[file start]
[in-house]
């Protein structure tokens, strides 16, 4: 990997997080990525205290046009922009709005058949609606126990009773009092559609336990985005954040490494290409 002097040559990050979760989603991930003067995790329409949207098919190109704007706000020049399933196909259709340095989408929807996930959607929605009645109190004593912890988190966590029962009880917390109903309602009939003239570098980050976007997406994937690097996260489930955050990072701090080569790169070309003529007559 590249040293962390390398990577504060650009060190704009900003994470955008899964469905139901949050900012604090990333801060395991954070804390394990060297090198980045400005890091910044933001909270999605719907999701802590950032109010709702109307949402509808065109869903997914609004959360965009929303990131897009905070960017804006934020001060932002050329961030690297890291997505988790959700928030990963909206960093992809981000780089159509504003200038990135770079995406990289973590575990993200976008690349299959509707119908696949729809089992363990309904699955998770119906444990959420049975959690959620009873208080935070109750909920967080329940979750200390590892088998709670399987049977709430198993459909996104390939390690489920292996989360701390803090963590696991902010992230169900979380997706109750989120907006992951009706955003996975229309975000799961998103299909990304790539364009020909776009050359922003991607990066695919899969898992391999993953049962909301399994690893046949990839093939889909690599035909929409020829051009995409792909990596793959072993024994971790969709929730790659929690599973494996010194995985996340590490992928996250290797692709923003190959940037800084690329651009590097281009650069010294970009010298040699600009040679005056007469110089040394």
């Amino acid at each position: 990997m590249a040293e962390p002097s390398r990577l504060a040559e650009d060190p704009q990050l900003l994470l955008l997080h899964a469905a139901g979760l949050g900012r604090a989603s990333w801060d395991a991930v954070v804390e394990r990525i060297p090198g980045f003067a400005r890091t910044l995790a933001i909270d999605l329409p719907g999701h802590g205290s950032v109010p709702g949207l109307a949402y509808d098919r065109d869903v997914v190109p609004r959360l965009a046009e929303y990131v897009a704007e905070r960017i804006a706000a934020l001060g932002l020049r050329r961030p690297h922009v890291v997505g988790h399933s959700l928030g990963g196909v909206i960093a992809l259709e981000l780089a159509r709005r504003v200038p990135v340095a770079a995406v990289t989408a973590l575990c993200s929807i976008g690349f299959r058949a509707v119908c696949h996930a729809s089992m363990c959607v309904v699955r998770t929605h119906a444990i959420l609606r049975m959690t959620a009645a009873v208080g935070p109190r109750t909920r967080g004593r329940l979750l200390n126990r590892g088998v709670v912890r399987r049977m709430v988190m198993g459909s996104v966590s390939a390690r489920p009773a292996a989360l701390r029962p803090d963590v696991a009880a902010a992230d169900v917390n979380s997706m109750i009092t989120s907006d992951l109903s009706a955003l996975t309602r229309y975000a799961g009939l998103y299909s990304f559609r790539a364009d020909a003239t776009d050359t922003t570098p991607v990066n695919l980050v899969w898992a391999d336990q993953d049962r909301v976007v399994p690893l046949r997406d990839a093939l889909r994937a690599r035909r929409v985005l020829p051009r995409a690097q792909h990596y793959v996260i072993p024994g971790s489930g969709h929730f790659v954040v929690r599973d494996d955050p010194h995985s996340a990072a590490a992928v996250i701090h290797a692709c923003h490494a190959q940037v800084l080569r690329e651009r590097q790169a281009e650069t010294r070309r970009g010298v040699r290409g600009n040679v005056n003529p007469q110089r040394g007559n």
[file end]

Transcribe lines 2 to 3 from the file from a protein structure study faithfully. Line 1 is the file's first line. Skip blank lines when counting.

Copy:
């Protein structure tokens, strides 16, 4: 990997997080990525205290046009922009709005058949609606126990009773009092559609336990985005954040490494290409 002097040559990050979760989603991930003067995790329409949207098919190109704007706000020049399933196909259709340095989408929807996930959607929605009645109190004593912890988190966590029962009880917390109903309602009939003239570098980050976007997406994937690097996260489930955050990072701090080569790169070309003529007559 590249040293962390390398990577504060650009060190704009900003994470955008899964469905139901949050900012604090990333801060395991954070804390394990060297090198980045400005890091910044933001909270999605719907999701802590950032109010709702109307949402509808065109869903997914609004959360965009929303990131897009905070960017804006934020001060932002050329961030690297890291997505988790959700928030990963909206960093992809981000780089159509504003200038990135770079995406990289973590575990993200976008690349299959509707119908696949729809089992363990309904699955998770119906444990959420049975959690959620009873208080935070109750909920967080329940979750200390590892088998709670399987049977709430198993459909996104390939390690489920292996989360701390803090963590696991902010992230169900979380997706109750989120907006992951009706955003996975229309975000799961998103299909990304790539364009020909776009050359922003991607990066695919899969898992391999993953049962909301399994690893046949990839093939889909690599035909929409020829051009995409792909990596793959072993024994971790969709929730790659929690599973494996010194995985996340590490992928996250290797692709923003190959940037800084690329651009590097281009650069010294970009010298040699600009040679005056007469110089040394």
């Amino acid at each position: 990997m590249a040293e962390p002097s390398r990577l504060a040559e650009d060190p704009q990050l900003l994470l955008l997080h899964a469905a139901g979760l949050g900012r604090a989603s990333w801060d395991a991930v954070v804390e394990r990525i060297p090198g980045f003067a400005r890091t910044l995790a933001i909270d999605l329409p719907g999701h802590g205290s950032v109010p709702g949207l109307a949402y509808d098919r065109d869903v997914v190109p609004r959360l965009a046009e929303y990131v897009a704007e905070r960017i804006a706000a934020l001060g932002l020049r050329r961030p690297h922009v890291v997505g988790h399933s959700l928030g990963g196909v909206i960093a992809l259709e981000l780089a159509r709005r504003v200038p990135v340095a770079a995406v990289t989408a973590l575990c993200s929807i976008g690349f299959r058949a509707v119908c696949h996930a729809s089992m363990c959607v309904v699955r998770t929605h119906a444990i959420l609606r049975m959690t959620a009645a009873v208080g935070p109190r109750t909920r967080g004593r329940l979750l200390n126990r590892g088998v709670v912890r399987r049977m709430v988190m198993g459909s996104v966590s390939a390690r489920p009773a292996a989360l701390r029962p803090d963590v696991a009880a902010a992230d169900v917390n979380s997706m109750i009092t989120s907006d992951l109903s009706a955003l996975t309602r229309y975000a799961g009939l998103y299909s990304f559609r790539a364009d020909a003239t776009d050359t922003t570098p991607v990066n695919l980050v899969w898992a391999d336990q993953d049962r909301v976007v399994p690893l046949r997406d990839a093939l889909r994937a690599r035909r929409v985005l020829p051009r995409a690097q792909h990596y793959v996260i072993p024994g971790s489930g969709h929730f790659v954040v929690r599973d494996d955050p010194h995985s996340a990072a590490a992928v996250i701090h290797a692709c923003h490494a190959q940037v800084l080569r690329e651009r590097q790169a281009e650069t010294r070309r970009g010298v040699r290409g600009n040679v005056n003529p007469q110089r040394g007559n």